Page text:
Spirit Rising

Spirit Rising

My Life, My Music

Book - 2014
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Introduction -- Opening: Seeing new worlds -- Ready for the revolution -- The musician's life -- Say it loud -- Motherhood and Mother Earth -- Back to Benin -- Voodoo child -- The messenger -- Mutoto Kwanza -- Batonga -- My father's voice -- Epilogue -- Recipes.
The singer, songwriter, and activist shares her story of escape from Africa, where her voice was censored by the Communist regime, to become a Grammy Award-winning, Billboard-topping musician and UNICEF Ambassador.
Publisher: New York : HarperDesign an imprint of HarperCollins Publishers, [2014]
Copyright Date: ©2014
ISBN: 9780062071798
0062071793
Branch Call Number: 782.4216 KIDJO
Characteristics: 255 pages : illustrated (some color), portraits ; 22 cm
Additional Contributors: Wenrick, Rachel

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LPL_ShirleyB Dec 23, 2016

Angélique Kidjo uses her world-renowned singer-songwriter voice to empower; she is a wise, humanitarian truth-teller. And her music is captivatingly joyful. Read her book to learn about her family, advocacy work and rich, culturally-sensitive world-wide music career.

I dove into this book after reading Swing Time by Zadie Smith. This has been an illuminating, complementary follow-up for the shared topic of educational opportunities for girls in Africa and themes of rhythm and dance. I’m comparing Kidjo’s nonfiction memoir to Smith’s latest fictional novel. Angélique Kidjo’s memoir shares real-life wisdom about music’s power to transcend language barriers and insight for the diversity of rhythms throughout the African continent. She also explains many of the challenges for girls in Africa, including the widespread lack of educational support. She has traveled to many different countries in Africa as a UNICEF Goodwill Ambassador and co-founder of the Batonga Foundation for Girls’ Education in Africa.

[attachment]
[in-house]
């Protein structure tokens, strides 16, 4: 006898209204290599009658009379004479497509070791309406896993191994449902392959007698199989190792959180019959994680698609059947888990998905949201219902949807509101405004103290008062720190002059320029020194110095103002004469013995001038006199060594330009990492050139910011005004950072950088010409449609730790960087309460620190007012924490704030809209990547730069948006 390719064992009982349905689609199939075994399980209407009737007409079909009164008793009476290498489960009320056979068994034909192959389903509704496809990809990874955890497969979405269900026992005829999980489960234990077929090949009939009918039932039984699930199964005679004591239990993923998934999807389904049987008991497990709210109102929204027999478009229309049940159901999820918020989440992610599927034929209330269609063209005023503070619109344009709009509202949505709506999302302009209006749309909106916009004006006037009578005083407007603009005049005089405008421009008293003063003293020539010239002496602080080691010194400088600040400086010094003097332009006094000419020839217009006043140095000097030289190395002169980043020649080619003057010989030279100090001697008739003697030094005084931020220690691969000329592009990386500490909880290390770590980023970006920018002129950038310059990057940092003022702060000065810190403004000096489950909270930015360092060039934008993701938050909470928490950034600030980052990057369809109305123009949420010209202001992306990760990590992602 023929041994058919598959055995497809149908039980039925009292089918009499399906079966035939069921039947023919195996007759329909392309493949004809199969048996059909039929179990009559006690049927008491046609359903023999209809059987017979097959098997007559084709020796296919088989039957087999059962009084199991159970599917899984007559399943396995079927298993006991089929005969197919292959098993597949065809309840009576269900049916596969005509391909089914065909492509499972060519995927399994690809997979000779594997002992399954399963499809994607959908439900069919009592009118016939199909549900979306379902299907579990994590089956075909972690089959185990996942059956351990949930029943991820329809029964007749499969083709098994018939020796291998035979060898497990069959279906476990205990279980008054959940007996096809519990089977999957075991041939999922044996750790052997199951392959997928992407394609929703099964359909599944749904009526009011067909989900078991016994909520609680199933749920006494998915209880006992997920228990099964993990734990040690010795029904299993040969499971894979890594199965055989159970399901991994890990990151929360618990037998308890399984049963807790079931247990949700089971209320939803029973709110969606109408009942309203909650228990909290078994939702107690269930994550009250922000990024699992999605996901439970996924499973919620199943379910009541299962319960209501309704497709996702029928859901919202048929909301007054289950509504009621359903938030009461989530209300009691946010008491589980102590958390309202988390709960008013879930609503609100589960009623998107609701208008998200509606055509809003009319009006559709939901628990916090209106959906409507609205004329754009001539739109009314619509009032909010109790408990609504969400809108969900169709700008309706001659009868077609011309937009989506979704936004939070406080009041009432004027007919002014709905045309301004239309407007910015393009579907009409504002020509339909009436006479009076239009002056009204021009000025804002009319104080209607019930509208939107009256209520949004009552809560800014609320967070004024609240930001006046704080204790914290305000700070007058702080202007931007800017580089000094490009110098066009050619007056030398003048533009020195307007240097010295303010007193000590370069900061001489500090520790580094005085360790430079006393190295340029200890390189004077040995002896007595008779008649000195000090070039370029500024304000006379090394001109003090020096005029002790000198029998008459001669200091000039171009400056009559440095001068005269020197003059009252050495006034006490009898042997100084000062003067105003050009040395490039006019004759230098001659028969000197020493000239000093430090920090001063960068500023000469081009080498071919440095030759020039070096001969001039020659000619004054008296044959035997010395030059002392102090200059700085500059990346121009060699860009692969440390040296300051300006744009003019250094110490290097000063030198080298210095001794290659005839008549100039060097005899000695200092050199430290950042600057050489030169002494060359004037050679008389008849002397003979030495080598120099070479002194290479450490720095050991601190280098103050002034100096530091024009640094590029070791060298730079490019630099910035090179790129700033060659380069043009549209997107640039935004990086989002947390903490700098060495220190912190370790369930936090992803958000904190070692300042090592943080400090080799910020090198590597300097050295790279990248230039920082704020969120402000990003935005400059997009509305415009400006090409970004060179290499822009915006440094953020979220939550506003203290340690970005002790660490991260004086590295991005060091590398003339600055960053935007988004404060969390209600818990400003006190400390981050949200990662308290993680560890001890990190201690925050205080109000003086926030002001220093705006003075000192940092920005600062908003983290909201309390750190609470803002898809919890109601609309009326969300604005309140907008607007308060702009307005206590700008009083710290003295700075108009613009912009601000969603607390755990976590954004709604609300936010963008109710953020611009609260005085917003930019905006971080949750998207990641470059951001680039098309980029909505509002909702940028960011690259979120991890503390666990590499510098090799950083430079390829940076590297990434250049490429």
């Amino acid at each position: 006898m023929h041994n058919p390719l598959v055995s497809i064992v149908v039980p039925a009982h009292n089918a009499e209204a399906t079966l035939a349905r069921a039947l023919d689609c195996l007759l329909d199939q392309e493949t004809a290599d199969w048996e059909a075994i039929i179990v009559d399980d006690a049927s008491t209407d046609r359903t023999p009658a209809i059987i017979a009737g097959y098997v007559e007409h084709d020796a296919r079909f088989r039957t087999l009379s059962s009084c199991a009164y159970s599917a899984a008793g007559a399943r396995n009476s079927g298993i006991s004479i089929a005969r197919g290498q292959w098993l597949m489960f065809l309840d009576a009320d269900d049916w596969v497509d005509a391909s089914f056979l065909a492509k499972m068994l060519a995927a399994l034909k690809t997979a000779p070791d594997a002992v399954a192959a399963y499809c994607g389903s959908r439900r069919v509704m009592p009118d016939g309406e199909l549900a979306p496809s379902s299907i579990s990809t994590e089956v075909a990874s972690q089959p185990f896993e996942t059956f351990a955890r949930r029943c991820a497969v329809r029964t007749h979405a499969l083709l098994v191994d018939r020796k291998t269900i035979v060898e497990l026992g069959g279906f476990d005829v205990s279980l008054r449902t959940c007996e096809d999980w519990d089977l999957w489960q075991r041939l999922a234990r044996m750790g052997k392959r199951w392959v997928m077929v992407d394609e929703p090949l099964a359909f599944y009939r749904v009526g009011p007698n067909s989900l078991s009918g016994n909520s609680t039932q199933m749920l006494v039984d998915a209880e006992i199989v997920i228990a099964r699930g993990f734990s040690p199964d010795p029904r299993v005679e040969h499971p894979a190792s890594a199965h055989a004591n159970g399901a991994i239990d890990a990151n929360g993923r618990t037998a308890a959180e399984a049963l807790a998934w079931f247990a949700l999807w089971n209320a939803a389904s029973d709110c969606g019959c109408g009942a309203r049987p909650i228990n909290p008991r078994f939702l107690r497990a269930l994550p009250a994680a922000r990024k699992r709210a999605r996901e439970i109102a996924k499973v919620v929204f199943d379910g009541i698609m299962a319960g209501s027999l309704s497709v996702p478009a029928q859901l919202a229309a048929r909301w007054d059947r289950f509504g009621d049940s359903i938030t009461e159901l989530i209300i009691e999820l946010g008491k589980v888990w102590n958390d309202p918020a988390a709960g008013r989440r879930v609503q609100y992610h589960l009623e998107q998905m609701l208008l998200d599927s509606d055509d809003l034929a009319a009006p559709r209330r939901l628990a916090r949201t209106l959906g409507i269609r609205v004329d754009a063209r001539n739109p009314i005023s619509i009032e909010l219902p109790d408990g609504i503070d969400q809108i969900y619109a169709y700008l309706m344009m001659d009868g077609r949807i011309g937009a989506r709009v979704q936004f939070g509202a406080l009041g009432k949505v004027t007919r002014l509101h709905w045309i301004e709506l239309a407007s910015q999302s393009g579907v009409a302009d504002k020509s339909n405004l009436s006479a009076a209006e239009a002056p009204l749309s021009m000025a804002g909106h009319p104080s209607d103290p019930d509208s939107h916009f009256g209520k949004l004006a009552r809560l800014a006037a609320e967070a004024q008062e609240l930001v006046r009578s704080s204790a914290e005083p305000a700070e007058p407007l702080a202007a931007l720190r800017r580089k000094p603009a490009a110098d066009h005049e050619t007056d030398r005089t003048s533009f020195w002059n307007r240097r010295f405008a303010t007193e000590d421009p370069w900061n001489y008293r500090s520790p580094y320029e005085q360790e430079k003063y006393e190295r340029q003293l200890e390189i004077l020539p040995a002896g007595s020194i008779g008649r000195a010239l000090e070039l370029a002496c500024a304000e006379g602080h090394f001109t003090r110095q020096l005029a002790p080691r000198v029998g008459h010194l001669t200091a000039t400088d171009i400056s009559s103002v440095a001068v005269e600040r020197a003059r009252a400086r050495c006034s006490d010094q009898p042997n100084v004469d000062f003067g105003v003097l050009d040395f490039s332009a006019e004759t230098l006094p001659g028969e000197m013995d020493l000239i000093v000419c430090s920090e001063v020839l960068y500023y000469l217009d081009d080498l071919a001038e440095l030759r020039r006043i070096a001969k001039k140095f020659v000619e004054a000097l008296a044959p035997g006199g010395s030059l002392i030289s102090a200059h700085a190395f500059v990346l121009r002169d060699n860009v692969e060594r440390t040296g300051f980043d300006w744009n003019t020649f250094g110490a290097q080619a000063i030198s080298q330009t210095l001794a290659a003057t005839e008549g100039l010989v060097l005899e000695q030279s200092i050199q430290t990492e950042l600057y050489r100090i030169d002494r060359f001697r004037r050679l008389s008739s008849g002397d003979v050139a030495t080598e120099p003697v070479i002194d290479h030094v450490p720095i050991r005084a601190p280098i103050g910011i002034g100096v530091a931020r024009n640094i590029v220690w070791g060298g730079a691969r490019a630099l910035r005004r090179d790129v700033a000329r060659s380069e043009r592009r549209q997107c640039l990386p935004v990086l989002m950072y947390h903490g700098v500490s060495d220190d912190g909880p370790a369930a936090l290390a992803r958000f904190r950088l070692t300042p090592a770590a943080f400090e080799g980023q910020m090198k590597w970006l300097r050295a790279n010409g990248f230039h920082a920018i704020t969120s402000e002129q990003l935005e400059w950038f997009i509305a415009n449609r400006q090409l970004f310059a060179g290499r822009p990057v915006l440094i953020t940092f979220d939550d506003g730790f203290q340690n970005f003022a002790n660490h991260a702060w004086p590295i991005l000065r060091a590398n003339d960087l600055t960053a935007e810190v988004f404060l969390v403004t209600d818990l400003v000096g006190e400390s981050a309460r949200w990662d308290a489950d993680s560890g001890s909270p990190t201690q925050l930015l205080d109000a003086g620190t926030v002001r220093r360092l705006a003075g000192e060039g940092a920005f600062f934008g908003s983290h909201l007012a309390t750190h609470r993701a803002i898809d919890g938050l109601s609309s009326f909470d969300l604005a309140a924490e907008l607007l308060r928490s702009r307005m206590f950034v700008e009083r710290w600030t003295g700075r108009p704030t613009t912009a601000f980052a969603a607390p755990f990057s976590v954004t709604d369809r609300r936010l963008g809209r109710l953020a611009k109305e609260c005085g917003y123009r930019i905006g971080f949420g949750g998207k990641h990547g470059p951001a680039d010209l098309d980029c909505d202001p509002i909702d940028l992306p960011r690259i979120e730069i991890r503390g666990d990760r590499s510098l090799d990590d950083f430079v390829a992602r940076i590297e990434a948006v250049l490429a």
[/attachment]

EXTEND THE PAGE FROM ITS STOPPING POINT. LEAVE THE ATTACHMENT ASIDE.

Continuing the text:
A quote from her book:
“We created the Batonga Foundation to give girls access to a secondary education, so they can become leaders and change Africa. The solution to Africa’s problems must be provided by Africans who’ve experienced them firsthand, especially the African women who are the continent’s backbone.”

By contrast, the fictional book Swing Time by Zadie Smith includes a fictional Australian music popstar who decides to fund a girls’ school somewhere in Africa; her commitment is questioned because she doesn’t holistically address the infrastructure of the school nor the students’ needs. Swing Time by Zadie Smith is a coming-of-age story with clever, searing insights about friendship, race, class and more. It’s also filled with serendipitous truth & wit and framed in vivid reflections of cultural icons and dance perfection.

I’m so glad I read both of these books!

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LPL_ShirleyB Dec 23, 2016

“We created the Batonga Foundation to give girls access to a secondary education, so they can become leaders and change Africa. The solution to Africa’s problems must be provided by Africans who’ve experienced them firsthand, especially the African women who are the continent’s backbone.”

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